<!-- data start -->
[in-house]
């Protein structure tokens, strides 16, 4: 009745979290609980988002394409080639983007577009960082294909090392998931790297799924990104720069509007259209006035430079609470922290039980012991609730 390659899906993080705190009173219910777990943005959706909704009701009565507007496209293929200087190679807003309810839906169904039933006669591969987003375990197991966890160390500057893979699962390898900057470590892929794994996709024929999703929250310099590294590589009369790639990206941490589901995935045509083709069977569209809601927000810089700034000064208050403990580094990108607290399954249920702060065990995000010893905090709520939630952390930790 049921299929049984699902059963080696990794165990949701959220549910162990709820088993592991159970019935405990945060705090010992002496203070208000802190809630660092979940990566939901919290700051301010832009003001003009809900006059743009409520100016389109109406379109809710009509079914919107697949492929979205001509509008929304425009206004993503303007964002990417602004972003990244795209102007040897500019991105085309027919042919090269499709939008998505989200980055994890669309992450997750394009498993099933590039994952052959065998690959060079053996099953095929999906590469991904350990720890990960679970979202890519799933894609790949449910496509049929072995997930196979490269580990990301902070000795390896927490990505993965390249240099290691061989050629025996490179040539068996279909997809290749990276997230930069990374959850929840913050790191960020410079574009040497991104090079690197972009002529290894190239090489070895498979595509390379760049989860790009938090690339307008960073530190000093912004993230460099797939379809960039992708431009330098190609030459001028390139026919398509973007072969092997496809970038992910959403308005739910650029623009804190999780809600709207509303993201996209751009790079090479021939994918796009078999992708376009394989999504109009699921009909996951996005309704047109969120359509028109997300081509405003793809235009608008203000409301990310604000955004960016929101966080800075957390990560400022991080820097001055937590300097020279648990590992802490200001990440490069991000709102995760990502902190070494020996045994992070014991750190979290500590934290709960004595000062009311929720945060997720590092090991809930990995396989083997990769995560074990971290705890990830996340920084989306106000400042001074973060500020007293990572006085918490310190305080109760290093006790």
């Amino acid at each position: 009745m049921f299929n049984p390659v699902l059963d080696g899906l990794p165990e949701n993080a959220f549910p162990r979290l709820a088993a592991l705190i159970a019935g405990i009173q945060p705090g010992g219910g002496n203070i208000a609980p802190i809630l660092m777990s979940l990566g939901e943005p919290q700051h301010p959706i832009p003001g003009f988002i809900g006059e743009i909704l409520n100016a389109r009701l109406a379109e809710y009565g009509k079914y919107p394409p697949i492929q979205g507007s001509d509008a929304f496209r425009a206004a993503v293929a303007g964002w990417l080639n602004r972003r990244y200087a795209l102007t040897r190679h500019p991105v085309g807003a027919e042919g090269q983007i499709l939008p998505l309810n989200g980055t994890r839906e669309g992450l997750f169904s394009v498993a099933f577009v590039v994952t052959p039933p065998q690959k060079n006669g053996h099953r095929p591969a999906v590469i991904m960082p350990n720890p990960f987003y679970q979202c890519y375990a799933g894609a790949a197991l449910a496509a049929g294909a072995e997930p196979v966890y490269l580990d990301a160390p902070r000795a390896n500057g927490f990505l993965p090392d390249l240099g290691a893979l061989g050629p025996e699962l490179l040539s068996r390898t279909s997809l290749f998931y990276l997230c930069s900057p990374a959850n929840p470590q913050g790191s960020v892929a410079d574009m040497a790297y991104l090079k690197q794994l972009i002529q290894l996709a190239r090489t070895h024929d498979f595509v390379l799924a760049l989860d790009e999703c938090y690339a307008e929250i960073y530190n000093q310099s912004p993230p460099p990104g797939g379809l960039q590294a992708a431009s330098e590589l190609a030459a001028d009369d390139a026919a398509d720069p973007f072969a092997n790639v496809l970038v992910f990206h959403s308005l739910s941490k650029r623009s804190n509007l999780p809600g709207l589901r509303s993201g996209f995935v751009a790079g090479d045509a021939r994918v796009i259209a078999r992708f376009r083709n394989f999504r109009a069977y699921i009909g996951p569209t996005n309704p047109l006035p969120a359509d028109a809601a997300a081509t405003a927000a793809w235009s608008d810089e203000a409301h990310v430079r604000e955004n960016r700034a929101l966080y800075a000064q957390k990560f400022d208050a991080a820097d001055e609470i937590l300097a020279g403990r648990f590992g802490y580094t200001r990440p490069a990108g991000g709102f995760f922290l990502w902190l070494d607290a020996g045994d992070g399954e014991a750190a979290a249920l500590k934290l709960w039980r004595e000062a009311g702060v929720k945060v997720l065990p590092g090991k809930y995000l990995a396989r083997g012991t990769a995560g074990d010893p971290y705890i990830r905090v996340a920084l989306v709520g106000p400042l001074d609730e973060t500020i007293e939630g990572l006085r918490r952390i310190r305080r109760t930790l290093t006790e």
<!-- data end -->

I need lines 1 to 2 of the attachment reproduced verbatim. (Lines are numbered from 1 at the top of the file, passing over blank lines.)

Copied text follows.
[in-house]
């Protein structure tokens, strides 16, 4: 009745979290609980988002394409080639983007577009960082294909090392998931790297799924990104720069509007259209006035430079609470922290039980012991609730 390659899906993080705190009173219910777990943005959706909704009701009565507007496209293929200087190679807003309810839906169904039933006669591969987003375990197991966890160390500057893979699962390898900057470590892929794994996709024929999703929250310099590294590589009369790639990206941490589901995935045509083709069977569209809601927000810089700034000064208050403990580094990108607290399954249920702060065990995000010893905090709520939630952390930790 049921299929049984699902059963080696990794165990949701959220549910162990709820088993592991159970019935405990945060705090010992002496203070208000802190809630660092979940990566939901919290700051301010832009003001003009809900006059743009409520100016389109109406379109809710009509079914919107697949492929979205001509509008929304425009206004993503303007964002990417602004972003990244795209102007040897500019991105085309027919042919090269499709939008998505989200980055994890669309992450997750394009498993099933590039994952052959065998690959060079053996099953095929999906590469991904350990720890990960679970979202890519799933894609790949449910496509049929072995997930196979490269580990990301902070000795390896927490990505993965390249240099290691061989050629025996490179040539068996279909997809290749990276997230930069990374959850929840913050790191960020410079574009040497991104090079690197972009002529290894190239090489070895498979595509390379760049989860790009938090690339307008960073530190000093912004993230460099797939379809960039992708431009330098190609030459001028390139026919398509973007072969092997496809970038992910959403308005739910650029623009804190999780809600709207509303993201996209751009790079090479021939994918796009078999992708376009394989999504109009699921009909996951996005309704047109969120359509028109997300081509405003793809235009608008203000409301990310604000955004960016929101966080800075957390990560400022991080820097001055937590300097020279648990590992802490200001990440490069991000709102995760990502902190070494020996045994992070014991750190979290500590934290709960004595000062009311929720945060997720590092090991809930990995396989083997990769995560074990971290705890990830996340920084989306106000400042001074973060500020007293990572006085918490310190305080109760290093006790």